Editor’s Note: This is an opinion column. The thoughts expressed are those of the authors and do not necessarily reflect the views of Task & Purpose.

Each day that passes since the Jan. 6 attack on the U.S. Capitol reveals more veterans and service members were involved in the violence. Yet those who betrayed their oath or violated the terms of their security clearances and attacked their own government should lose access to the benefits it provides. To understand why it’s important to understand this is not the first time a veteran has betrayed the public trust.

In decades past, veterans had to deal with multiple agencies to access war benefits. Healthcare, disability claims, and vocational rehabilitation were all the purview of separate agencies. The Veterans’ Bureau was created after World War I to consolidate veteran benefits under the same roof and expand resources efficiently. The first administrator was Charles Forbes. As a war veteran and close friend of then-President Warren G. Harding, he seemed the ideal choice to lead the new agency. 

Unfortunately, Forbes turned out to be the epitome of a Blue Falcon. After taking the helm of the Veterans’ Bureau, he pushed to build new veteran hospitals and regional offices across the country but used this office to extract kickbacks from firms bidding on construction and supply contracts. He also denied a large swath of disability claims from World War I veterans. If you think the current system and backlog of claims are scandalous, these veterans contributed a portion of their paychecks to cover their own disability insurance.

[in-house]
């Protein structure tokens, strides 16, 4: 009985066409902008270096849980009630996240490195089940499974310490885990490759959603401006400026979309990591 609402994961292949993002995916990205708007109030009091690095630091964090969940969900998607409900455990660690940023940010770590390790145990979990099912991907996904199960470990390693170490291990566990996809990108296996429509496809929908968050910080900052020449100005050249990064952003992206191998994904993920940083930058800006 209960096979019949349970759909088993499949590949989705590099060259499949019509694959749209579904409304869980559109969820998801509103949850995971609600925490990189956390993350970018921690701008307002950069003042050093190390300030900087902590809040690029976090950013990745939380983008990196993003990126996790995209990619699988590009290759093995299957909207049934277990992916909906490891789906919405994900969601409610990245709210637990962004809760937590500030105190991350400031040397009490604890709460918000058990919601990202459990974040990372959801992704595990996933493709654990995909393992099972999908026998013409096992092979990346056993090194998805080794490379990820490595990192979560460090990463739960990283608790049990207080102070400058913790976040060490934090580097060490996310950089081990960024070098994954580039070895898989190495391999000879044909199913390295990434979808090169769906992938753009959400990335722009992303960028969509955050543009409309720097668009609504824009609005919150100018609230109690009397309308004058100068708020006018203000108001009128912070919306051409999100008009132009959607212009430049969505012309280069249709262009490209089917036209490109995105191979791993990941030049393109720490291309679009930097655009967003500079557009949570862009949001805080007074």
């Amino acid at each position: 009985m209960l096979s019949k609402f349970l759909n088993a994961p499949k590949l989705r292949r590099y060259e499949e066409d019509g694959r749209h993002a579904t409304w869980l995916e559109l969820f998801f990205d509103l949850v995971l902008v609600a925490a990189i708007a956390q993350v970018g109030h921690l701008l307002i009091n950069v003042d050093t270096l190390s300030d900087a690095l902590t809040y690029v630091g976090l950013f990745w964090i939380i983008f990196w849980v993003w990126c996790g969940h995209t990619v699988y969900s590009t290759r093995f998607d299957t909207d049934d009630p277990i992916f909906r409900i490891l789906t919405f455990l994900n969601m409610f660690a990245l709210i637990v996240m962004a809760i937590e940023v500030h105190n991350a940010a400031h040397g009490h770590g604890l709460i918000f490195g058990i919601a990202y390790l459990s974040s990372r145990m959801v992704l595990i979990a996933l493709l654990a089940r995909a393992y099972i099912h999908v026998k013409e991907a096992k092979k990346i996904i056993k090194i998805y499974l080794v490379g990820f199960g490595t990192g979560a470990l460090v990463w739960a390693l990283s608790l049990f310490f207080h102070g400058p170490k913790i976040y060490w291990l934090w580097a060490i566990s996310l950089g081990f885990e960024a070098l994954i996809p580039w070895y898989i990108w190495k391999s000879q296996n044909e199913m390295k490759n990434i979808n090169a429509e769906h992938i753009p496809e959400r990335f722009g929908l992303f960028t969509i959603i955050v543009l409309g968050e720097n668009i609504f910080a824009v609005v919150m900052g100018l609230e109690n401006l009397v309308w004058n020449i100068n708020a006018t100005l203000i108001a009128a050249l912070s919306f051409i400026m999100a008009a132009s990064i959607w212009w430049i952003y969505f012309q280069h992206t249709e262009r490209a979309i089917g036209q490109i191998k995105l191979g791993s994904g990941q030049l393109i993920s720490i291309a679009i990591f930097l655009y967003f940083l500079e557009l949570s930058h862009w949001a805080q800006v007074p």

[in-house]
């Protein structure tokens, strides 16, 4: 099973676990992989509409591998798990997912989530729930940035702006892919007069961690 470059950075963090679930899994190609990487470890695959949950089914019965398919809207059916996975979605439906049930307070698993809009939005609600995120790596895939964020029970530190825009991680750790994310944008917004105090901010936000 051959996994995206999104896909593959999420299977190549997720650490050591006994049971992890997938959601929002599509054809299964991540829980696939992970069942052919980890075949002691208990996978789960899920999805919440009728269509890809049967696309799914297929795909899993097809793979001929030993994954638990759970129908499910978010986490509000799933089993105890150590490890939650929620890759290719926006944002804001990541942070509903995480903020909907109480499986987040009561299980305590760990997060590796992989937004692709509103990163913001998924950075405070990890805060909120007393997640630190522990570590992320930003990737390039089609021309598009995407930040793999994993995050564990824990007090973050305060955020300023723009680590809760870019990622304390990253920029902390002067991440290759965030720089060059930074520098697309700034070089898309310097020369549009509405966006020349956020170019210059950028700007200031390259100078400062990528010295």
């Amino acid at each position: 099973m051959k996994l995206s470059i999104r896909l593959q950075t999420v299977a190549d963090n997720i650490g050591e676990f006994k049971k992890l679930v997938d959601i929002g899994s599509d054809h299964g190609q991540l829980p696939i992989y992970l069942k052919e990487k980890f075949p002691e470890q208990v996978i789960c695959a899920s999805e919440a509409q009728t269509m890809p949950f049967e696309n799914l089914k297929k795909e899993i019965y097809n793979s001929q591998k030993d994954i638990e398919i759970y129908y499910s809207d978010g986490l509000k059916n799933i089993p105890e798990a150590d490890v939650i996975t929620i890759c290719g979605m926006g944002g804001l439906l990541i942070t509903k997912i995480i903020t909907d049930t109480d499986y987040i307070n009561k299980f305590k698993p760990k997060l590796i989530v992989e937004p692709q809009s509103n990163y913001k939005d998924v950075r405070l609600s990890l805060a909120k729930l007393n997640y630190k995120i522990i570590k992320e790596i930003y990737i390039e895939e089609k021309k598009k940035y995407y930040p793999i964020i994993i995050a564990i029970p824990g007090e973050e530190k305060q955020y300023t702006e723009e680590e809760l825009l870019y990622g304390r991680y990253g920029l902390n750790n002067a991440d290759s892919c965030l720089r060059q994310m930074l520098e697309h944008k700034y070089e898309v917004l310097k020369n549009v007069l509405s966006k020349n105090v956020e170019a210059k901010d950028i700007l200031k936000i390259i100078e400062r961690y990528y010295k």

In the wake of the Teapot Dome Scandal, which exposed corruption in Harding’s administration, and after absconding to Europe to evade charges, Forbes was convicted and spent little more than a year in Leavenworth. The stench of the scandal was so bad that a new agency was created, the Department of Veterans Affairs (then known as the Veterans Administration). You would think that would be the end of his story and he would have been an outcast to languish and disappear from history. Instead, Forbes is currently buried in Arlington National Cemetery; a man who used his position to embezzle government funds instead of helping his fellow war veterans is now buried in a place of honor.   

Veterans’ benefits are more robust and inclusive than they have ever been in this country. The VA handles an overwhelming number of programs and benefits. The scope of its mission makes it the second-largest cabinet agency in the nation. The most recent funding bill for the VA was $243.3 billion for 2021, a 500 percent increase from the 2001 budget. For all its flaws the benefits afforded to U.S. veterans are massive. These benefits are rarely challenged and when they are scrutinized, the question is usually, “why not more?” Woe unto anyone who challenges the sanctity of veteran benefits and does not press to give more to veterans. 

After the attack on the U.S. Capitol last week, we need to consider the implications for any veteran who participated. Those who dared to enter the building by force or threat of violence should have every one of their federal benefits stripped immediately.